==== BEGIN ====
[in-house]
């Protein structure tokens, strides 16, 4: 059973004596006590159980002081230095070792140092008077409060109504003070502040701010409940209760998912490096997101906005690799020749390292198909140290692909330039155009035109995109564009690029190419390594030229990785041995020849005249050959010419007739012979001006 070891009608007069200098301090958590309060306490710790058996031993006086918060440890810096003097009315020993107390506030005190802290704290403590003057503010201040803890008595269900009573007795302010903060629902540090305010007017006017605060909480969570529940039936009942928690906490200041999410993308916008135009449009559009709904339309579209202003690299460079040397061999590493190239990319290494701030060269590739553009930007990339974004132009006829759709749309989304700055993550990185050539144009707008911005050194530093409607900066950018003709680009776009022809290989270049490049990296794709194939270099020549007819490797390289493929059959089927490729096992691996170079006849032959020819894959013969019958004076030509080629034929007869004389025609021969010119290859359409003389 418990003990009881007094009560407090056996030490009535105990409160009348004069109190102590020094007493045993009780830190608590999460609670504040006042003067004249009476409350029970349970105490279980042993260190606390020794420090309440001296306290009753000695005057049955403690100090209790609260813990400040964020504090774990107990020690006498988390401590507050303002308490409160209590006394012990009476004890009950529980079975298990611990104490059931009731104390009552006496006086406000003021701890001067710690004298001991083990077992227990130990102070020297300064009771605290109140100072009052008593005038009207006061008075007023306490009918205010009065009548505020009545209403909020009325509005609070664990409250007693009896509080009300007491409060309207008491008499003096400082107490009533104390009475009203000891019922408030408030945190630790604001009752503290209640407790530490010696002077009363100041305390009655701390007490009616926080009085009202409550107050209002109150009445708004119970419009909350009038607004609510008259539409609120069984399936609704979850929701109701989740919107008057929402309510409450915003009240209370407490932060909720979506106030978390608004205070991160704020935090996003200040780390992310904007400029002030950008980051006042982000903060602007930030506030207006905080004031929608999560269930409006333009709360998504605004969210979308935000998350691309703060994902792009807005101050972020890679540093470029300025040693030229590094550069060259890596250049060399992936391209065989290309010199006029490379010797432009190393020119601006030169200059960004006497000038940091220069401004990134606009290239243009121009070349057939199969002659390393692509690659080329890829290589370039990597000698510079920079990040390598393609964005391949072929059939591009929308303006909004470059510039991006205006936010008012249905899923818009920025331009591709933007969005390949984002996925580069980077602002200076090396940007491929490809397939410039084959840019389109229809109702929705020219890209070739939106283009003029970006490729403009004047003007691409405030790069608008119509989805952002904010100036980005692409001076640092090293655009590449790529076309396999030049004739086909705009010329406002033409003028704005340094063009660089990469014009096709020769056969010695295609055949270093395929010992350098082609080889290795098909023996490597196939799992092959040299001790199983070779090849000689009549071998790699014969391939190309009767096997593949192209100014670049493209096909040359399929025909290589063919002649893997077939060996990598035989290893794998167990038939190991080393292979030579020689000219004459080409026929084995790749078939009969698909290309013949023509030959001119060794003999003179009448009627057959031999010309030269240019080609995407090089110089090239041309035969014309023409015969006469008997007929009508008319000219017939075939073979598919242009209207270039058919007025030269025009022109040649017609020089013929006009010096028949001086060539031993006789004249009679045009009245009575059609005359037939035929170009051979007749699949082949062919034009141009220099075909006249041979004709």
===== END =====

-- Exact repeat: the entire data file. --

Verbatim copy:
[in-house]
């Protein structure tokens, strides 16, 4: 059973004596006590159980002081230095070792140092008077409060109504003070502040701010409940209760998912490096997101906005690799020749390292198909140290692909330039155009035109995109564009690029190419390594030229990785041995020849005249050959010419007739012979001006 070891009608007069200098301090958590309060306490710790058996031993006086918060440890810096003097009315020993107390506030005190802290704290403590003057503010201040803890008595269900009573007795302010903060629902540090305010007017006017605060909480969570529940039936009942928690906490200041999410993308916008135009449009559009709904339309579209202003690299460079040397061999590493190239990319290494701030060269590739553009930007990339974004132009006829759709749309989304700055993550990185050539144009707008911005050194530093409607900066950018003709680009776009022809290989270049490049990296794709194939270099020549007819490797390289493929059959089927490729096992691996170079006849032959020819894959013969019958004076030509080629034929007869004389025609021969010119290859359409003389 418990003990009881007094009560407090056996030490009535105990409160009348004069109190102590020094007493045993009780830190608590999460609670504040006042003067004249009476409350029970349970105490279980042993260190606390020794420090309440001296306290009753000695005057049955403690100090209790609260813990400040964020504090774990107990020690006498988390401590507050303002308490409160209590006394012990009476004890009950529980079975298990611990104490059931009731104390009552006496006086406000003021701890001067710690004298001991083990077992227990130990102070020297300064009771605290109140100072009052008593005038009207006061008075007023306490009918205010009065009548505020009545209403909020009325509005609070664990409250007693009896509080009300007491409060309207008491008499003096400082107490009533104390009475009203000891019922408030408030945190630790604001009752503290209640407790530490010696002077009363100041305390009655701390007490009616926080009085009202409550107050209002109150009445708004119970419009909350009038607004609510008259539409609120069984399936609704979850929701109701989740919107008057929402309510409450915003009240209370407490932060909720979506106030978390608004205070991160704020935090996003200040780390992310904007400029002030950008980051006042982000903060602007930030506030207006905080004031929608999560269930409006333009709360998504605004969210979308935000998350691309703060994902792009807005101050972020890679540093470029300025040693030229590094550069060259890596250049060399992936391209065989290309010199006029490379010797432009190393020119601006030169200059960004006497000038940091220069401004990134606009290239243009121009070349057939199969002659390393692509690659080329890829290589370039990597000698510079920079990040390598393609964005391949072929059939591009929308303006909004470059510039991006205006936010008012249905899923818009920025331009591709933007969005390949984002996925580069980077602002200076090396940007491929490809397939410039084959840019389109229809109702929705020219890209070739939106283009003029970006490729403009004047003007691409405030790069608008119509989805952002904010100036980005692409001076640092090293655009590449790529076309396999030049004739086909705009010329406002033409003028704005340094063009660089990469014009096709020769056969010695295609055949270093395929010992350098082609080889290795098909023996490597196939799992092959040299001790199983070779090849000689009549071998790699014969391939190309009767096997593949192209100014670049493209096909040359399929025909290589063919002649893997077939060996990598035989290893794998167990038939190991080393292979030579020689000219004459080409026929084995790749078939009969698909290309013949023509030959001119060794003999003179009448009627057959031999010309030269240019080609995407090089110089090239041309035969014309023409015969006469008997007929009508008319000219017939075939073979598919242009209207270039058919007025030269025009022109040649017609020089013929006009010096028949001086060539031993006789004249009679045009009245009575059609005359037939035929170009051979007749699949082949062919034009141009220099075909006249041979004709």